Women from disadvantaged communities in Albania are now one click away from legal and psychological counselling

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Jonida Lakuriqi, from Vodafone Foundation handing over mobile phones to representatives of civil society groups.
Jonida Lakuriqi, from Vodafone Foundation handing over mobile phones to representatives of civil society groups. Photo: UN Women Albania
Jonida Lakuriqi, from Vodafone Foundation handing over mobile phones to representatives of civil society groups. Photo: UN Women Albania

70 women from disadvantaged groups in Albania, including women with disabilities, Roma women and women from LGBTQI+ community, were provided with smartphones and internet packages to report about violence if needed and access services. The Vodafone Albania Foundation in collaboration with Albanian Disability Rights Foundation (ADRF) provided the smartphones, which are equipped with a mobile application to report violence called BrightSky, which was launched last year by Vodafone and available for download nationally in Albania. A key aim of this effort is to boost safety among women with disabilities, Roma and Egyptian women as well as LGBTI persons and to boost their technology literacy. This support was provided under UN Women’s regional programme on ending violence against women in the Western Balkan and Turkey, funded by the European Union.  

“The use of online interactive platforms, together with other mobile apps, increase the chances of women from marginalized groups who are survivors of violence, to easily access legal and psychological counselling services,” said Blerta Çani, the Executive Director of the ADRF. This initiative is particularly important during the ongoing pandemic, which has brought with it a noticeable rise in specific indicators associated with violence against women and exacerbated existing tensions and safety issues for many women in Albania. Almost 80 per cent of women UN Women interviewed in 2021 reported that intimate partner violence worsened as a result of the COVID-19 pandemic, while 30 per cent thought physical harm, abuse and harassment had gotten worse.  

Participating women will also benefit from training sessions developed by the Government of Albania and Vodafone to show them how to use the BrightSky app and get more technology savvy.  

“The mission of technology should be to improve people's lives; to be democratic and accessible to all; to establish communication bridges; to create opportunities and hope. This is where Brightsky comes in – a virtual application that enables women, or members of a marginalized group, to communicate, to have information on their rights, and to know that what is happening to them is not fair or normal,” said Jonida Lakuriqi, the Legal and External Affairs Director at the Vodafone Foundation.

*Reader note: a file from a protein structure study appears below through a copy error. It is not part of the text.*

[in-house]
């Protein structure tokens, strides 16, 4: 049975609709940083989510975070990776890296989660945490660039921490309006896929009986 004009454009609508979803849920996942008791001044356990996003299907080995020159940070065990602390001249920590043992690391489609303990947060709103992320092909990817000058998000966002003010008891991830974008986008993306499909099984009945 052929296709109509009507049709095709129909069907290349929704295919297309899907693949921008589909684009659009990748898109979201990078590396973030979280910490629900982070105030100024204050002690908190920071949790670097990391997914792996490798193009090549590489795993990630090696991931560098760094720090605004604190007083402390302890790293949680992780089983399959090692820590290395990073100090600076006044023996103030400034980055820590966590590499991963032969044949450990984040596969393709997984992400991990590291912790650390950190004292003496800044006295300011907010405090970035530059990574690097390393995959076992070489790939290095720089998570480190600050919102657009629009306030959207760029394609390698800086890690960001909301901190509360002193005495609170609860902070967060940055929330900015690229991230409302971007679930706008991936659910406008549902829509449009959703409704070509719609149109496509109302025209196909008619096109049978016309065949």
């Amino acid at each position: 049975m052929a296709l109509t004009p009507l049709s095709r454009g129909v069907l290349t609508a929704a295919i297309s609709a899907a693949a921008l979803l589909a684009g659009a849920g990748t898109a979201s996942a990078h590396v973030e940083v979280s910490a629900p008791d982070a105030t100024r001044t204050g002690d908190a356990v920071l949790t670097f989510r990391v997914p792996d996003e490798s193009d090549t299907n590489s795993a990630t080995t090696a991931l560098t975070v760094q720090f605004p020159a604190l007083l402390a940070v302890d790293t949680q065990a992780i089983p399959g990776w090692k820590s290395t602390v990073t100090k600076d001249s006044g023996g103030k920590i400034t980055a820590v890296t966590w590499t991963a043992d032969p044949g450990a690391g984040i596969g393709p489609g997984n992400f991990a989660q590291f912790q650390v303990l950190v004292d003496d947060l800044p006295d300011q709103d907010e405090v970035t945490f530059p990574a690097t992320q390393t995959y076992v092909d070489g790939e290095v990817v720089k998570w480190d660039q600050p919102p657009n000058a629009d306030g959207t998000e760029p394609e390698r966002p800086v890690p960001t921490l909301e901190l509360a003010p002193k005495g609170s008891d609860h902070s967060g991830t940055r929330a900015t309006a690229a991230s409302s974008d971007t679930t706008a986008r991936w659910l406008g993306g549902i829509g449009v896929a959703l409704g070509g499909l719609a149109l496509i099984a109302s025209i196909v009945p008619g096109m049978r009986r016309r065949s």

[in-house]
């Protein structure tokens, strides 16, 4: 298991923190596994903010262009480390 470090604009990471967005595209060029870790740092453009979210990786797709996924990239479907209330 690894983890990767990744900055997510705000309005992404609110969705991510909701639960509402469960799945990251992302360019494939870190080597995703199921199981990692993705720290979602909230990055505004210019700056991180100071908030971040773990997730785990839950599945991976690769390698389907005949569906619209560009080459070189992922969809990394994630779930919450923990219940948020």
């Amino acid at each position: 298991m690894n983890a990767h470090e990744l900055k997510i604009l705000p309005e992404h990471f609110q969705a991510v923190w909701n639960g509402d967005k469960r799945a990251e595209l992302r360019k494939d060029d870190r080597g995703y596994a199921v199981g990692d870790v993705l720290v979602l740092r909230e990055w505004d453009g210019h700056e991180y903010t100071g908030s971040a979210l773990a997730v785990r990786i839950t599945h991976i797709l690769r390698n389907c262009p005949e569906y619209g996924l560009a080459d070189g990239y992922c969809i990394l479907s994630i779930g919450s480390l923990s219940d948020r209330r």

“This is a fantastic partnership that should be seen as the future. It brings together the public sector, private companies and UN Women, who can bring experience and knowledge,” said Hubert Perr, the Head of Cooperation at EU Delegation in Albania. 

ADRF, Aleanca LGBT and Roma Women's Rights Center coordinated the dissemination of mobile phones to the participating women These organizations are working in five municipalities: Tirana, Lezha, Korca, Vlora and Fier, to raise awareness among disadvantaged communities to report violence and give better access to available specialized services through increased tech literacy and use of online platforms to report violence.  

The 70 participating women were selected in these municipalities in cooperation with field activists as well as the Coordinated Referral Mechanism against Domestic Violence and partner organizations working in the community. 

Pranvera Uku, Head of the Social Services Sector at the Municipality of Lezha, said they identified women who had little or no access to information technology. “By giving them mobile phones, with specific applications, we have given a voice and more opportunities to women and girls from these communities to report gender-based and domestic violence, but also a way to reach out and use the services available to them,” says Uku. 

Lule Cakaj, an activist from Fier living with a disability works every day with women and young girls with disabilities. She says that “this group is abused by their family and by society at large every minute of the day.”  

“The situation for most of them is extremely miserable. They often live without a proper education or access to services, they are unemployed and in economic difficulties, without hope and completely dependent on their family members, who, so far, have turned out to be the most frequent abusers. Having a telephone, which is a means of communication and information, is a luxury for these women and girls. We selected the beneficiaries very carefully, from the poorest to the ones with more issues. I hope they have a chance to speak out even when we are not close to them. I hope they have the courage to step out of their comfort zone and speak out and report abuse,” says Cakaj. 

The launching event also aimed at mobilizing local and central government institutions, as well as other stakeholders, to establish comprehensive, accessible, and inclusive services, which respond to the needs of women and girls from disadvantaged groups.